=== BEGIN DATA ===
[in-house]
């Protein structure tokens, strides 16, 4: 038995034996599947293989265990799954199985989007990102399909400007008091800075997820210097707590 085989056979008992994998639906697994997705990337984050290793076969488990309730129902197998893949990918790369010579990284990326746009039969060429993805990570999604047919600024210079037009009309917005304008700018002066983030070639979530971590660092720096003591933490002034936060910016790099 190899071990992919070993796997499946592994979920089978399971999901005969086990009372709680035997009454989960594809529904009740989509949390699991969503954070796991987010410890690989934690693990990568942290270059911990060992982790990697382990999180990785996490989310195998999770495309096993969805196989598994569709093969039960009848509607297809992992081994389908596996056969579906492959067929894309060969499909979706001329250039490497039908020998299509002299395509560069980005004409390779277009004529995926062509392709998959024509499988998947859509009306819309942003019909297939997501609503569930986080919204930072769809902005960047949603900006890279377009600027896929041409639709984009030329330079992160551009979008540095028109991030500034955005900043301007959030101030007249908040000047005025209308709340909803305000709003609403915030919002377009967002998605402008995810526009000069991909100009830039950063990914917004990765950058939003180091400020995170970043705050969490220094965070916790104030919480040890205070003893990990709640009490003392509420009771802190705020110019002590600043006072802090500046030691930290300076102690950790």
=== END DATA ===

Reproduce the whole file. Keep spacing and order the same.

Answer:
[in-house]
């Protein structure tokens, strides 16, 4: 038995034996599947293989265990799954199985989007990102399909400007008091800075997820210097707590 085989056979008992994998639906697994997705990337984050290793076969488990309730129902197998893949990918790369010579990284990326746009039969060429993805990570999604047919600024210079037009009309917005304008700018002066983030070639979530971590660092720096003591933490002034936060910016790099 190899071990992919070993796997499946592994979920089978399971999901005969086990009372709680035997009454989960594809529904009740989509949390699991969503954070796991987010410890690989934690693990990568942290270059911990060992982790990697382990999180990785996490989310195998999770495309096993969805196989598994569709093969039960009848509607297809992992081994389908596996056969579906492959067929894309060969499909979706001329250039490497039908020998299509002299395509560069980005004409390779277009004529995926062509392709998959024509499988998947859509009306819309942003019909297939997501609503569930986080919204930072769809902005960047949603900006890279377009600027896929041409639709984009030329330079992160551009979008540095028109991030500034955005900043301007959030101030007249908040000047005025209308709340909803305000709003609403915030919002377009967002998605402008995810526009000069991909100009830039950063990914917004990765950058939003180091400020995170970043705050969490220094965070916790104030919480040890205070003893990990709640009490003392509420009771802190705020110019002590600043006072802090500046030691930290300076102690950790």